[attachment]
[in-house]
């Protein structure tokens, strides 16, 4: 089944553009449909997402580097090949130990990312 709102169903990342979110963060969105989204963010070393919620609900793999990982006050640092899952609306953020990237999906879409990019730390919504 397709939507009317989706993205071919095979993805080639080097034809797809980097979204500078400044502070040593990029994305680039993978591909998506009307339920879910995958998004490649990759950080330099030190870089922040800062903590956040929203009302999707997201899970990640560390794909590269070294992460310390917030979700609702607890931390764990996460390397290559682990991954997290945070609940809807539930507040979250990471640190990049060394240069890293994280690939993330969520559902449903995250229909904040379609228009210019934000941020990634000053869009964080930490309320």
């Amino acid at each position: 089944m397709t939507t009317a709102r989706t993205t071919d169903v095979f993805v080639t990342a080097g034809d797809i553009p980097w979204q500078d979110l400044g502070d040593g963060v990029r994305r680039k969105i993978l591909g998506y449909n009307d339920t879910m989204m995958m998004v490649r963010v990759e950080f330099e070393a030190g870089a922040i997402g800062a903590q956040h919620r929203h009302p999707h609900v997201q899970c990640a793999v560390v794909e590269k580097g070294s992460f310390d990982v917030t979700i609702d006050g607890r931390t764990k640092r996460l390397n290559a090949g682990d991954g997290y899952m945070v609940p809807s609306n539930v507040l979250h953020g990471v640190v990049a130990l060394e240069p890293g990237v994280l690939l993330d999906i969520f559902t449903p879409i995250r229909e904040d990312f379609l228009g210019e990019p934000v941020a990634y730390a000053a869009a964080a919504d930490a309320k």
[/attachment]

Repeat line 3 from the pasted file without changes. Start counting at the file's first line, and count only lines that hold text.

């Amino acid at each position: 089944m397709t939507t009317a709102r989706t993205t071919d169903v095979f993805v080639t990342a080097g034809d797809i553009p980097w979204q500078d979110l400044g502070d040593g963060v990029r994305r680039k969105i993978l591909g998506y449909n009307d339920t879910m989204m995958m998004v490649r963010v990759e950080f330099e070393a030190g870089a922040i997402g800062a903590q956040h919620r929203h009302p999707h609900v997201q899970c990640a793999v560390v794909e590269k580097g070294s992460f310390d990982v917030t979700i609702d006050g607890r931390t764990k640092r996460l390397n290559a090949g682990d991954g997290y899952m945070v609940p809807s609306n539930v507040l979250h953020g990471v640190v990049a130990l060394e240069p890293g990237v994280l690939l993330d999906i969520f559902t449903p879409i995250r229909e904040d990312f379609l228009g210019e990019p934000v941020a990634y730390a000053a869009a964080a919504d930490a309320k």